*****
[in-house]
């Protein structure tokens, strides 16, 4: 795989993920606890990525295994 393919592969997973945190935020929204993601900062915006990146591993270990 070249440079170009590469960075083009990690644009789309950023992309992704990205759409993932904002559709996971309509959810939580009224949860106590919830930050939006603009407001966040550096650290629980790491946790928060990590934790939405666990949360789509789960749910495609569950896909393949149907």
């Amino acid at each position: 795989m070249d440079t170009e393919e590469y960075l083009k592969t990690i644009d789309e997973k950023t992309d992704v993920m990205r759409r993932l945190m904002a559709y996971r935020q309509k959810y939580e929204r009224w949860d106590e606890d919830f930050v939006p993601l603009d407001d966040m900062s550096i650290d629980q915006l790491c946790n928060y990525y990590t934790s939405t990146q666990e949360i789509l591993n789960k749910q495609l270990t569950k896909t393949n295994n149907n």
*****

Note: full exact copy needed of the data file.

[in-house]
């Protein structure tokens, strides 16, 4: 795989993920606890990525295994 393919592969997973945190935020929204993601900062915006990146591993270990 070249440079170009590469960075083009990690644009789309950023992309992704990205759409993932904002559709996971309509959810939580009224949860106590919830930050939006603009407001966040550096650290629980790491946790928060990590934790939405666990949360789509789960749910495609569950896909393949149907």
């Amino acid at each position: 795989m070249d440079t170009e393919e590469y960075l083009k592969t990690i644009d789309e997973k950023t992309d992704v993920m990205r759409r993932l945190m904002a559709y996971r935020q309509k959810y939580e929204r009224w949860d106590e606890d919830f930050v939006p993601l603009d407001d966040m900062s550096i650290d629980q915006l790491c946790n928060y990525y990590t934790s939405t990146q666990e949360i789509l591993n789960k749910q495609l270990t569950k896909t393949n295994n149907n």